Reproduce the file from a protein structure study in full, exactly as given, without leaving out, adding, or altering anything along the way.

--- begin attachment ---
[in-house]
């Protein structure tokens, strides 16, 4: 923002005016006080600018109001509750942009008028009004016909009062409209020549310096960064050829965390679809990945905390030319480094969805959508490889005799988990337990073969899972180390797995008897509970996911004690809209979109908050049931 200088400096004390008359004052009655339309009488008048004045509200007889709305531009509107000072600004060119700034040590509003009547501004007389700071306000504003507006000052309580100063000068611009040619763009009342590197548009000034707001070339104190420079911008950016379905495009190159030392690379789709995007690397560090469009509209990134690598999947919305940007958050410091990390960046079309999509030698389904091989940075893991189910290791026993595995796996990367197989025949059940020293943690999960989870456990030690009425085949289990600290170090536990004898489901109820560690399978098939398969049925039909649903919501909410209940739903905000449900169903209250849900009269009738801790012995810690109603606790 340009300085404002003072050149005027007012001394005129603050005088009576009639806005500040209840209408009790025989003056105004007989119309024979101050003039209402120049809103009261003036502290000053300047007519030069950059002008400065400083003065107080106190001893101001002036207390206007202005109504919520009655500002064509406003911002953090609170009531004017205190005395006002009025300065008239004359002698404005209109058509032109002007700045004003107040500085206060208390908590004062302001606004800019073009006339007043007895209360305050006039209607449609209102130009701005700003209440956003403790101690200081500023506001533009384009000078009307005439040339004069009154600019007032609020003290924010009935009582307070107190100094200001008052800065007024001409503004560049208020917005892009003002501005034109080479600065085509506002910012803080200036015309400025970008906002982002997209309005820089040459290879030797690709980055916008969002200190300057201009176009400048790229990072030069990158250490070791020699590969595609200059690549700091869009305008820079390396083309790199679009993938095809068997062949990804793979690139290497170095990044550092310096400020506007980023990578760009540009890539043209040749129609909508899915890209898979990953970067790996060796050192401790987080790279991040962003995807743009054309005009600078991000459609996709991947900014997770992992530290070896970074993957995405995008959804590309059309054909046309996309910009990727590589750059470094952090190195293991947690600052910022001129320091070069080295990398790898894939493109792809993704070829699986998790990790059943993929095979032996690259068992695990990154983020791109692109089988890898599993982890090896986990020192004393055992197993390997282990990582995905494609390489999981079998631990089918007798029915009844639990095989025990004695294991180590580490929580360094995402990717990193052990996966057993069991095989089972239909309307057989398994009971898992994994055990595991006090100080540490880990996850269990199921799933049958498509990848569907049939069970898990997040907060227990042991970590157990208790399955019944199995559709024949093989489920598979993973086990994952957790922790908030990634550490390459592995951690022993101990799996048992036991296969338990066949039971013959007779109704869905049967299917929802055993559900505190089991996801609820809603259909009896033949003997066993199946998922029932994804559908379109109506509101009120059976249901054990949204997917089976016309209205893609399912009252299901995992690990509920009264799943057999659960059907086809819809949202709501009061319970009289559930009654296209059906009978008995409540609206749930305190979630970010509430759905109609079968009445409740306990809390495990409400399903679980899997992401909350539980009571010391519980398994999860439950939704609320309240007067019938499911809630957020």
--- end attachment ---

[in-house]
């Protein structure tokens, strides 16, 4: 923002005016006080600018109001509750942009008028009004016909009062409209020549310096960064050829965390679809990945905390030319480094969805959508490889005799988990337990073969899972180390797995008897509970996911004690809209979109908050049931 200088400096004390008359004052009655339309009488008048004045509200007889709305531009509107000072600004060119700034040590509003009547501004007389700071306000504003507006000052309580100063000068611009040619763009009342590197548009000034707001070339104190420079911008950016379905495009190159030392690379789709995007690397560090469009509209990134690598999947919305940007958050410091990390960046079309999509030698389904091989940075893991189910290791026993595995796996990367197989025949059940020293943690999960989870456990030690009425085949289990600290170090536990004898489901109820560690399978098939398969049925039909649903919501909410209940739903905000449900169903209250849900009269009738801790012995810690109603606790 340009300085404002003072050149005027007012001394005129603050005088009576009639806005500040209840209408009790025989003056105004007989119309024979101050003039209402120049809103009261003036502290000053300047007519030069950059002008400065400083003065107080106190001893101001002036207390206007202005109504919520009655500002064509406003911002953090609170009531004017205190005395006002009025300065008239004359002698404005209109058509032109002007700045004003107040500085206060208390908590004062302001606004800019073009006339007043007895209360305050006039209607449609209102130009701005700003209440956003403790101690200081500023506001533009384009000078009307005439040339004069009154600019007032609020003290924010009935009582307070107190100094200001008052800065007024001409503004560049208020917005892009003002501005034109080479600065085509506002910012803080200036015309400025970008906002982002997209309005820089040459290879030797690709980055916008969002200190300057201009176009400048790229990072030069990158250490070791020699590969595609200059690549700091869009305008820079390396083309790199679009993938095809068997062949990804793979690139290497170095990044550092310096400020506007980023990578760009540009890539043209040749129609909508899915890209898979990953970067790996060796050192401790987080790279991040962003995807743009054309005009600078991000459609996709991947900014997770992992530290070896970074993957995405995008959804590309059309054909046309996309910009990727590589750059470094952090190195293991947690600052910022001129320091070069080295990398790898894939493109792809993704070829699986998790990790059943993929095979032996690259068992695990990154983020791109692109089988890898599993982890090896986990020192004393055992197993390997282990990582995905494609390489999981079998631990089918007798029915009844639990095989025990004695294991180590580490929580360094995402990717990193052990996966057993069991095989089972239909309307057989398994009971898992994994055990595991006090100080540490880990996850269990199921799933049958498509990848569907049939069970898990997040907060227990042991970590157990208790399955019944199995559709024949093989489920598979993973086990994952957790922790908030990634550490390459592995951690022993101990799996048992036991296969338990066949039971013959007779109704869905049967299917929802055993559900505190089991996801609820809603259909009896033949003997066993199946998922029932994804559908379109109506509101009120059976249901054990949204997917089976016309209205893609399912009252299901995992690990509920009264799943057999659960059907086809819809949202709501009061319970009289559930009654296209059906009978008995409540609206749930305190979630970010509430759905109609079968009445409740306990809390495990409400399903679980899997992401909350539980009571010391519980398994999860439950939704609320309240007067019938499911809630957020």